Can you think of examples in history where a conquered people had their lan¬guage taken away from them or had a language imposed on them?

Ans: Mother tongue helps a person to express his feelings and thoughts most lucidly and intimately. Conquerors try to subdue and control the people of the enslaved territory by enforcing many measures such as use of force to crush dissent and imposing their own language on them.

From time immemorial the victorious nations have imposed their own language on the conquered people and taken away their own language from them. The Romans conquered many parts of Europe and replaced the local languages by their own language— Latin. Later on Spanish, Pourtuguese, Italian and French developed from Latin. The Muslim invaders imposed Arabic and Persian in the countries of Asia overpowered by them. In many Arab countries the local religion and language have disappeared. In India, a new language Urdu developed from the mixture of Persian and Hindi.

Q2. What happens to a linguistic minority in a state? How do you think they can keep their language alive? For example:

Punjabis in     Bangalore

Tamilians in   Mumbai

Kannadigas in  Delhi

Gujaratis in     Kolkata

Ans. The linguistic minority in any state is easily marked and faces the same discrimination as the religious, social or ethnic minorities. There is, however, a pronounced difference in the treatment meted out and the level of acceptance displayed by the majority community in that region/city. Some cities like Delhi, Mumbai are cosmopolitan in outlook.

The linguistic minority tries to preserve its identity through an intimate contact, interaction and preservation of their language in social get-togethers, family functions and festivals of their own region. Adherence to social customs and traditions in family gatherings/group meetings of women also promote the unity between members of the linguistic minority.

In short, they create a mini-Punjab in Bangalore, mini-Chennai in Mumbai, mini-Bangalore in Delhi and mini-Surat in Kolkata.

Q3. Is it possible to carry pride in one’s language too far? Do you know what “lin¬guistic chauvinism” means?

Ans. ‘Linguistic chauvinism’ means an aggressive and unreasonable belief that your own language is better than all others. This shows an excessive or prejudiced support for one’s own language. Sometimes pride in one’s own language goes too for and the linguistic enthusiasts can be easily identified by their extreme zeal for the preservation and spread of their language. In their enthusiasm, love and support for their own language, they tend to forget that other languages too have their own merits, long history of art, culture and literature behind them. Instead of bringing unity and winning over others as friends, having excessive pride in one’s own language creates ill-will and disintegration. The stiff-resistance to the acceptance of Hindi as national language by the southern states of India is a direct outcome of the fear of being dominated by Hindi enthusiasts. The result is that ‘One India’ remains only a slogan.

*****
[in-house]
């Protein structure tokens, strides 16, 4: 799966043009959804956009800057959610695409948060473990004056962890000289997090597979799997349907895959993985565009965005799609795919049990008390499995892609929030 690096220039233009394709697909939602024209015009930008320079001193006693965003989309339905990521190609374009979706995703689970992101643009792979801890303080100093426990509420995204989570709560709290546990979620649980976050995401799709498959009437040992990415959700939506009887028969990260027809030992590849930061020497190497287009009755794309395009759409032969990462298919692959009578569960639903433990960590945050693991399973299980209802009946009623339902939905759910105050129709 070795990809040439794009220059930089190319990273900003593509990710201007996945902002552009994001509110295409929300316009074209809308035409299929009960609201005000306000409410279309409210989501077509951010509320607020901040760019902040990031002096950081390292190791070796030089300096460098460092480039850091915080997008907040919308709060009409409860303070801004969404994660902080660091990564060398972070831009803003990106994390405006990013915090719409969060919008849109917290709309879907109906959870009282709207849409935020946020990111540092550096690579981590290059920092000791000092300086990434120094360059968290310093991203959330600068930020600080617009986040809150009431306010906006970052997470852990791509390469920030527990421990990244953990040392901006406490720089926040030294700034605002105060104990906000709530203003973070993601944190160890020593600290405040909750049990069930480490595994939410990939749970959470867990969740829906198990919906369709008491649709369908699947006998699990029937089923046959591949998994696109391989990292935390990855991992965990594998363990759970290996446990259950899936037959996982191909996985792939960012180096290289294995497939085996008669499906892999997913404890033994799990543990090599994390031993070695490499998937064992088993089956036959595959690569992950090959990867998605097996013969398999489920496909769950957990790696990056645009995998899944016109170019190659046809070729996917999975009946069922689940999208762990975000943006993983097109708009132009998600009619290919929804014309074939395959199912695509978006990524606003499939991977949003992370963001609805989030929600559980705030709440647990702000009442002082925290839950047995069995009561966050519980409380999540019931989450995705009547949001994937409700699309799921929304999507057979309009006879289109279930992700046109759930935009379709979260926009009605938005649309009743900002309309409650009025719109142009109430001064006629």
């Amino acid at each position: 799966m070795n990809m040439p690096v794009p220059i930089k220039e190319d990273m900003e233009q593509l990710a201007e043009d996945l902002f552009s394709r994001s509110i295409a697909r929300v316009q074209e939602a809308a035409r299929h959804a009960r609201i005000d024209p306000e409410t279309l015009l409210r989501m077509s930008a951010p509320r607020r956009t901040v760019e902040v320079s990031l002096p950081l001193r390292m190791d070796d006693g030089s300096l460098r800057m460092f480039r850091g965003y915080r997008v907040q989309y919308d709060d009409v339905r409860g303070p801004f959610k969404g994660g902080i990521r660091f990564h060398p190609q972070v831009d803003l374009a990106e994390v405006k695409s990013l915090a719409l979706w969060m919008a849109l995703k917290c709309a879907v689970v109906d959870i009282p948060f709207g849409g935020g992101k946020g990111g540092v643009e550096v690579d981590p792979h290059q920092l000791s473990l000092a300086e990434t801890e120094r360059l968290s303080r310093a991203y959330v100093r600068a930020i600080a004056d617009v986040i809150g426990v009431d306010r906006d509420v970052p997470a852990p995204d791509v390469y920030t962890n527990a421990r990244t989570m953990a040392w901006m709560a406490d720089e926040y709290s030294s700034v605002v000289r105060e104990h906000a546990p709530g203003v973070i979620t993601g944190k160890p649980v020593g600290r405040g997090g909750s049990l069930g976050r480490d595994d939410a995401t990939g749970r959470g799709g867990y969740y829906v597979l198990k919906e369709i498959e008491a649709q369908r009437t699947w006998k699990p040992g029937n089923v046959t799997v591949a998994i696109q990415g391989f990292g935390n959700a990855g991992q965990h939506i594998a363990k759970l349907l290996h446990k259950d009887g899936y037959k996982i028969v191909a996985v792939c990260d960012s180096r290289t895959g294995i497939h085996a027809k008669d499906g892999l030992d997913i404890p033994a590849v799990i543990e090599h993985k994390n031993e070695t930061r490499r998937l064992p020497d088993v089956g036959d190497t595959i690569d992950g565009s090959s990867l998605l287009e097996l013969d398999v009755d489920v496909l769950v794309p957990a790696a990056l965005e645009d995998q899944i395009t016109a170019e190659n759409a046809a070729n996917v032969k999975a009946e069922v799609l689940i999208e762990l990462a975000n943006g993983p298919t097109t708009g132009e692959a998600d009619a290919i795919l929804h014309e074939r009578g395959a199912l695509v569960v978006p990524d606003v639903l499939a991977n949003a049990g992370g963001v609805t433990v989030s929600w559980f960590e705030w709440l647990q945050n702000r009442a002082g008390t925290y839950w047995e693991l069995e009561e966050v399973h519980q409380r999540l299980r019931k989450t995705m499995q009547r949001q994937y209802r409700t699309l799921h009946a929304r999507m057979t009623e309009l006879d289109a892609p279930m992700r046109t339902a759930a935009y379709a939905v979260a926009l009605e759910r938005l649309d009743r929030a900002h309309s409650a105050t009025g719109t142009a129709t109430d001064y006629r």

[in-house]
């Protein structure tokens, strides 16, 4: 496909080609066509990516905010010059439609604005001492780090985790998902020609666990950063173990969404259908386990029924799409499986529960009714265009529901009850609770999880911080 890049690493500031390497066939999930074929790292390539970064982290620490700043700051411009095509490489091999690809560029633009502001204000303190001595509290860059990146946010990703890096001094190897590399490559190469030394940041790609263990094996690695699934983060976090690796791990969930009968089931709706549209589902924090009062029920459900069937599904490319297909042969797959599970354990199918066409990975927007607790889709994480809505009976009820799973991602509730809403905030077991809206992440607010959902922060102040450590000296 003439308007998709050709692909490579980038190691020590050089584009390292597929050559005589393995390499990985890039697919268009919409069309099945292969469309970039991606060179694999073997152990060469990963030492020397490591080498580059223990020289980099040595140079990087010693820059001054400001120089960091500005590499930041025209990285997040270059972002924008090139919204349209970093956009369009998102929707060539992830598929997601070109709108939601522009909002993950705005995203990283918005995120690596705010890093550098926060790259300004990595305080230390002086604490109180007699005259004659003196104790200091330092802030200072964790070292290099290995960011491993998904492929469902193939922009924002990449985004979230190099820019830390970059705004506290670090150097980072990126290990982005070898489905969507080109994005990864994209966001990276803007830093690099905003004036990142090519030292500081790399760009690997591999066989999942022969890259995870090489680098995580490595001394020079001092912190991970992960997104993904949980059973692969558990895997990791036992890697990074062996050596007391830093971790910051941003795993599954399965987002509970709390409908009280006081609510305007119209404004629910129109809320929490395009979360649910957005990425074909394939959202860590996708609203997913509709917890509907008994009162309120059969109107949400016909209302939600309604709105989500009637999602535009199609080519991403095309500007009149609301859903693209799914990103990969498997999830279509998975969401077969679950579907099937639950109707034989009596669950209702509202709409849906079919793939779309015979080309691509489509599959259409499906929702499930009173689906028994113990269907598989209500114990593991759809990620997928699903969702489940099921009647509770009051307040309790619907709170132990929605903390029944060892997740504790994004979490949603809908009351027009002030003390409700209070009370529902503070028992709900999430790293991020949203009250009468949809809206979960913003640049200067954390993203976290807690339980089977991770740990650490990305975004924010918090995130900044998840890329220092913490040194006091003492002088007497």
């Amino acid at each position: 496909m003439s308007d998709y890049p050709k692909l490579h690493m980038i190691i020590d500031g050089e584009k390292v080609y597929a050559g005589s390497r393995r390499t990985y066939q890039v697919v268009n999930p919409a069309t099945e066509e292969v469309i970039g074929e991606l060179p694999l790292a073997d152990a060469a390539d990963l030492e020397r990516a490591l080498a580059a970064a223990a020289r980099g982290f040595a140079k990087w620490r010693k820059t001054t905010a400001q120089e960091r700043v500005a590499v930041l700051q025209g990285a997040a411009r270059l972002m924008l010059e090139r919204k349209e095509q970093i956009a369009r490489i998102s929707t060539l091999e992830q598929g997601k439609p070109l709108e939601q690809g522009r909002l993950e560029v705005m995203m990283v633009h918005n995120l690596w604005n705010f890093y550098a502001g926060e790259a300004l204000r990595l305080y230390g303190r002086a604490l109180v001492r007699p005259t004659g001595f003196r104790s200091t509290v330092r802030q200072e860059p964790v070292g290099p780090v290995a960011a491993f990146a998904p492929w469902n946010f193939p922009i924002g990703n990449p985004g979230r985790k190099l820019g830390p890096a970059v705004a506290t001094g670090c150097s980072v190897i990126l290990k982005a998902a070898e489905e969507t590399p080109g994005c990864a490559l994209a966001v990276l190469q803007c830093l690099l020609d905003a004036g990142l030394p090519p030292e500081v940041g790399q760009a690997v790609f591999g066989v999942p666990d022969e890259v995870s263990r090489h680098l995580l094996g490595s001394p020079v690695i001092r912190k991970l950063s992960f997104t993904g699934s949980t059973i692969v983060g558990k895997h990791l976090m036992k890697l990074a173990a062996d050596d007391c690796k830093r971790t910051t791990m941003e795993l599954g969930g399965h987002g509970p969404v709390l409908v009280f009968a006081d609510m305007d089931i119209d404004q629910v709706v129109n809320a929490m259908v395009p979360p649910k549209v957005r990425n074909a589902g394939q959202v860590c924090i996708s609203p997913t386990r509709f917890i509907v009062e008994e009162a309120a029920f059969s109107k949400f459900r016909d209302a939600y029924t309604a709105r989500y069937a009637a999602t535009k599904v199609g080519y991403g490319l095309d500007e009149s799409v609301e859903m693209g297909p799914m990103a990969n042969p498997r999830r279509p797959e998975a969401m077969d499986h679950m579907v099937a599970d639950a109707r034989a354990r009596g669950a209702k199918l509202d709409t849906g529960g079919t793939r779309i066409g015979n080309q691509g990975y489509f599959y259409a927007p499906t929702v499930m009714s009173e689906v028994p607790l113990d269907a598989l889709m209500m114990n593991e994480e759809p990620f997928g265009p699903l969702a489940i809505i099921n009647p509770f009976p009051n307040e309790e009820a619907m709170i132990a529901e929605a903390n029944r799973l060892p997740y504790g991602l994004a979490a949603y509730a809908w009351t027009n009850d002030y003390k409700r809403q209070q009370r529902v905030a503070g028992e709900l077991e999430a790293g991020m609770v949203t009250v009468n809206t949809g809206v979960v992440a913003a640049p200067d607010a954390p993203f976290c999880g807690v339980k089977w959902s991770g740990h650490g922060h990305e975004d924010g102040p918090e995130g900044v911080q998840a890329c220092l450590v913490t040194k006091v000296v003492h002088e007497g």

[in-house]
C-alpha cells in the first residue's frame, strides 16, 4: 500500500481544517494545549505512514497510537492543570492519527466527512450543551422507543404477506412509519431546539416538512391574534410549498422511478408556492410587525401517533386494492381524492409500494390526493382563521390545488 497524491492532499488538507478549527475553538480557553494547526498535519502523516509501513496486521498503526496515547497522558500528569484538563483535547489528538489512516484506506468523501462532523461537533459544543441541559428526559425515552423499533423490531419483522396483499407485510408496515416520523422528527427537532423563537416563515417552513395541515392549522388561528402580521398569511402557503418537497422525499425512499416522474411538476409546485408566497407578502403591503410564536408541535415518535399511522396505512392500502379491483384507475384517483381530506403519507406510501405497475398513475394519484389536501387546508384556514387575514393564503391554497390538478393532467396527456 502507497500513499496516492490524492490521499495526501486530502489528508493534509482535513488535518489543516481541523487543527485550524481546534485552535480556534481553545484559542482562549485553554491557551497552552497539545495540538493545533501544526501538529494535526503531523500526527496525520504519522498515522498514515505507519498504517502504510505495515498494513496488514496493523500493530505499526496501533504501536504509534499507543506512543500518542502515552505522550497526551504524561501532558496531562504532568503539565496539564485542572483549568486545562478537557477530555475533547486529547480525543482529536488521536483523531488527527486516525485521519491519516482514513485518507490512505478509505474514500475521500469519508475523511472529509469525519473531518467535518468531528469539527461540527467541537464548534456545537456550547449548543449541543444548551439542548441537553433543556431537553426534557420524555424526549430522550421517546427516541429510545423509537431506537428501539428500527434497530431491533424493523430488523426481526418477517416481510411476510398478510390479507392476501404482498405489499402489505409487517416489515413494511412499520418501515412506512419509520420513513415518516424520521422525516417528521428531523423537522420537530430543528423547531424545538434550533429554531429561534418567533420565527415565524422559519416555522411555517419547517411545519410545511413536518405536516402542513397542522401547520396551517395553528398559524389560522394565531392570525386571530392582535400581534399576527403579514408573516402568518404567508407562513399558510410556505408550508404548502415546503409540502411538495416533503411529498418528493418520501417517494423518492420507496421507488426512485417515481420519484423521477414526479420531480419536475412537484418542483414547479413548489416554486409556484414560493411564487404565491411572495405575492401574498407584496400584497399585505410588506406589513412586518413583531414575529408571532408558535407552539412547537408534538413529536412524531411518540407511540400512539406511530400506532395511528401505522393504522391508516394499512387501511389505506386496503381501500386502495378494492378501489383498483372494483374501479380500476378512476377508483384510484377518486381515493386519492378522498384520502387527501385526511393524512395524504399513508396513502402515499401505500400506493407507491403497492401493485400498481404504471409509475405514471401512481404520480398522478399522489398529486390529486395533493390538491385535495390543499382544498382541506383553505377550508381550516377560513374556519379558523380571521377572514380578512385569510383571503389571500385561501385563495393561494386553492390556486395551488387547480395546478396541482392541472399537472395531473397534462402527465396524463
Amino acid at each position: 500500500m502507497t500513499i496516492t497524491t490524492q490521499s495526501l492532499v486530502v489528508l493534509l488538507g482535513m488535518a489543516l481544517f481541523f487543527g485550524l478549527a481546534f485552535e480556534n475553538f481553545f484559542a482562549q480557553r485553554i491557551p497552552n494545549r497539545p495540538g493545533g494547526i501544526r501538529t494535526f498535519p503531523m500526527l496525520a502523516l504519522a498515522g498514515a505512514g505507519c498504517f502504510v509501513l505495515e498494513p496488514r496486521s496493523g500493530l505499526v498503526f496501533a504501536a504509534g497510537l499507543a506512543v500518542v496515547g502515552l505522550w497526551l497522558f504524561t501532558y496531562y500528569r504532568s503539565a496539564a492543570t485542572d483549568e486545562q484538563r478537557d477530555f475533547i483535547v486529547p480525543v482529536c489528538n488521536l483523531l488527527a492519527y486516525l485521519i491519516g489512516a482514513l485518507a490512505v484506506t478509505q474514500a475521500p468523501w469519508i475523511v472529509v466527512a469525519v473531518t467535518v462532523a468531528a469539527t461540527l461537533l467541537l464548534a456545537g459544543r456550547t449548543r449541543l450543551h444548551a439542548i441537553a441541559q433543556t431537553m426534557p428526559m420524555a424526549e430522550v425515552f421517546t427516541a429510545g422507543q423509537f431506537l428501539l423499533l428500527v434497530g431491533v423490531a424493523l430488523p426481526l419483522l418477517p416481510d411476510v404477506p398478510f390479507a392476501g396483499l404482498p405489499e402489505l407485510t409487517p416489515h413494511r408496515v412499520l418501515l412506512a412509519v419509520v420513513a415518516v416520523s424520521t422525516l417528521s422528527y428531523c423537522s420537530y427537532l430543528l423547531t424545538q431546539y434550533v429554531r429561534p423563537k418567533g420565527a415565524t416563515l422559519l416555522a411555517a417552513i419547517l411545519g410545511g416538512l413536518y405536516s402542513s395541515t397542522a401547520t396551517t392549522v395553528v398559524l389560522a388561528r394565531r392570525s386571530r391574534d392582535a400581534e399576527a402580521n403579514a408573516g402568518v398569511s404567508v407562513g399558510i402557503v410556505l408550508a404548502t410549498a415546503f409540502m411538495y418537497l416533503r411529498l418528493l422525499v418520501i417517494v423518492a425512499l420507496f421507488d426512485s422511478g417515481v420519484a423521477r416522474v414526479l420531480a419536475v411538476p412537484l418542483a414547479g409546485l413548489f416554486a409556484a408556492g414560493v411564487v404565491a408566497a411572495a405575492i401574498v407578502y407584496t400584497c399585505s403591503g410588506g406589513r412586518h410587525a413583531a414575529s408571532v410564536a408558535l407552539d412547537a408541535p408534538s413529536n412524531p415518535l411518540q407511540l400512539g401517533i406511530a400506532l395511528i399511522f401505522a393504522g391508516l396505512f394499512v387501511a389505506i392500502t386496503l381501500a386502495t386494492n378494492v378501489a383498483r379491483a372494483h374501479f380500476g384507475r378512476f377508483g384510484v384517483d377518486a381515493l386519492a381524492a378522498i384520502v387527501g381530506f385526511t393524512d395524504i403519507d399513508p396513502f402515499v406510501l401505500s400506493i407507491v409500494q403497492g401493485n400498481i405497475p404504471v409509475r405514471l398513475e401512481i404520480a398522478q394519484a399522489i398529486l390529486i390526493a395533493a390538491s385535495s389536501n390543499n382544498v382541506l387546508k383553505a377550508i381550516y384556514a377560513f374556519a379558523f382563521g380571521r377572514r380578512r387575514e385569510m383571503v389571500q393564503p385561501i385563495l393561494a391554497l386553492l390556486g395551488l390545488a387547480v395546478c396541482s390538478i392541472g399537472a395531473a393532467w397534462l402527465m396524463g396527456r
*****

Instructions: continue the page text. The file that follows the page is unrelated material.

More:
Q1. English is a language that contains words from many other languages. This inclusiveness is one of the reasons it is now a “world language”. For example’.

petite – French

kindergarten – German

capital – Latin

democracy – Greek

bazaar – Hindi

Find out the origins of the following words:

tycoon barbecue zero

tulip veranda ski

logo robot trek


Ans.Word Origin Word Origin

Tycoon Japanese Veranda Portuguese

Tulip Persian Robot Czech

Logo Greek Zero Arabic

Bandicoot Telugu Ski Norwegian

Barbecue Spanish Trek South African Dutch

Q2. Notice the underlined words in these sentences and tick the option that best explains their meaning:

(a) “What a thunderclap these words were to me!”

The words were

(i)loud and clear.

(ii)startling and unexpected.

(iii) pleasant and welcome.

(b)“When a people are enslaved, as long as they hold fast to their language it is as if they had the key to their prison.”

It is as if they have the key to the prison as long as they

(i)do not lose their language.

(ii)are attached to their language.

(iii)quickly learn the conqueror’s language.

(c)Don’t go so fast, you will get to your school in plenty of time. You will get to your school.

(i)very late.

(ii)too early.

(iii)early enough.

(d)I never saw him look so tall.

M. Hamel (i) had grown physically taller.

(ii) seemed very confident.

(iii) stood on the chair.

Ans. (a) (ii) startling and unexpected.

(b) (ii) are attached to their language.

(c)(iii) early enough.

(d)(ii) seemed very confident.


1.Read this sentence:

M. Hamel had said that he would question us on participles.

In the sentence above, the verb form “had said” in the first part is used to indicate an “earlier past”. The whole story is narrated in the past. M. Hamel’s “saying” happened earlier than the events in this story. This form of the verb is called the past perfect.

Pick out five sentences from the story with this form of the verb and say why this form has been used.

Ans. (i)For the last two years all our bad news had come from there.

Reason: The ‘coming’ of bad news happened earlier than the bulletin in the story.

(ii)Hauser had brought an old primer.

Reaeon : The event of ‘bringing’ happened earlier than Franz noticed it.

(iii) That was what they had put up at the town-hall!

Reason’. The ‘putting up’ of bulletin happened earlier. Now it is recalled.

(iv)they had not gone to school more.

Reason’. The action of ‘not going* happened much earlier.

(v)the hopvine that he had planted himself twined about the windows to the roof.

Reason’. The ‘planting’ of hopvine happened earlier than its twining about the windows.